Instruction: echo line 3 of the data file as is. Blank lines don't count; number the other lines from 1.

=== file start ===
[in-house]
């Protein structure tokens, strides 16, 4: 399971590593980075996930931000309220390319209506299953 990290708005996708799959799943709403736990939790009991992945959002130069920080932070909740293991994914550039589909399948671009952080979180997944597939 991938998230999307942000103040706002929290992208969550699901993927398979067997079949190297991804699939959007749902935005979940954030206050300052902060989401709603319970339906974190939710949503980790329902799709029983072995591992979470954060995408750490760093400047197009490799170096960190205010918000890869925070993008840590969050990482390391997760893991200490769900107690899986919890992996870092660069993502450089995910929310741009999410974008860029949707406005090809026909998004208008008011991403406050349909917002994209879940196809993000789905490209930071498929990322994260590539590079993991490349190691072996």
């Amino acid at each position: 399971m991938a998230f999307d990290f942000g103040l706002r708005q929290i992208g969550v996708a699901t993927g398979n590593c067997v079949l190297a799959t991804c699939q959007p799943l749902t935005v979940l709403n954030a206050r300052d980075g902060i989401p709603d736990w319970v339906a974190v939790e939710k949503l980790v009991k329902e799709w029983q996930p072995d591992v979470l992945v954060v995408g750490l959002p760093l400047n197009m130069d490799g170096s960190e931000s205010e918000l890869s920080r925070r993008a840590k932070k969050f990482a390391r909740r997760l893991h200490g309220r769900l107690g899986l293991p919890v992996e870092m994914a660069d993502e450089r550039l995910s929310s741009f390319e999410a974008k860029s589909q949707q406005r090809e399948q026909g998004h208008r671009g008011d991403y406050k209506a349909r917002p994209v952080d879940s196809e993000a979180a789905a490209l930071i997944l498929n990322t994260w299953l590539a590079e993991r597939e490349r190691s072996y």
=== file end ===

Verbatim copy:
């Amino acid at each position: 399971m991938a998230f999307d990290f942000g103040l706002r708005q929290i992208g969550v996708a699901t993927g398979n590593c067997v079949l190297a799959t991804c699939q959007p799943l749902t935005v979940l709403n954030a206050r300052d980075g902060i989401p709603d736990w319970v339906a974190v939790e939710k949503l980790v009991k329902e799709w029983q996930p072995d591992v979470l992945v954060v995408g750490l959002p760093l400047n197009m130069d490799g170096s960190e931000s205010e918000l890869s920080r925070r993008a840590k932070k969050f990482a390391r909740r997760l893991h200490g309220r769900l107690g899986l293991p919890v992996e870092m994914a660069d993502e450089r550039l995910s929310s741009f390319e999410a974008k860029s589909q949707q406005r090809e399948q026909g998004h208008r671009g008011d991403y406050k209506a349909r917002p994209v952080d879940s196809e993000a979180a789905a490209l930071i997944l498929n990322t994260w299953l590539a590079e993991r597939e490349r190691s072996y």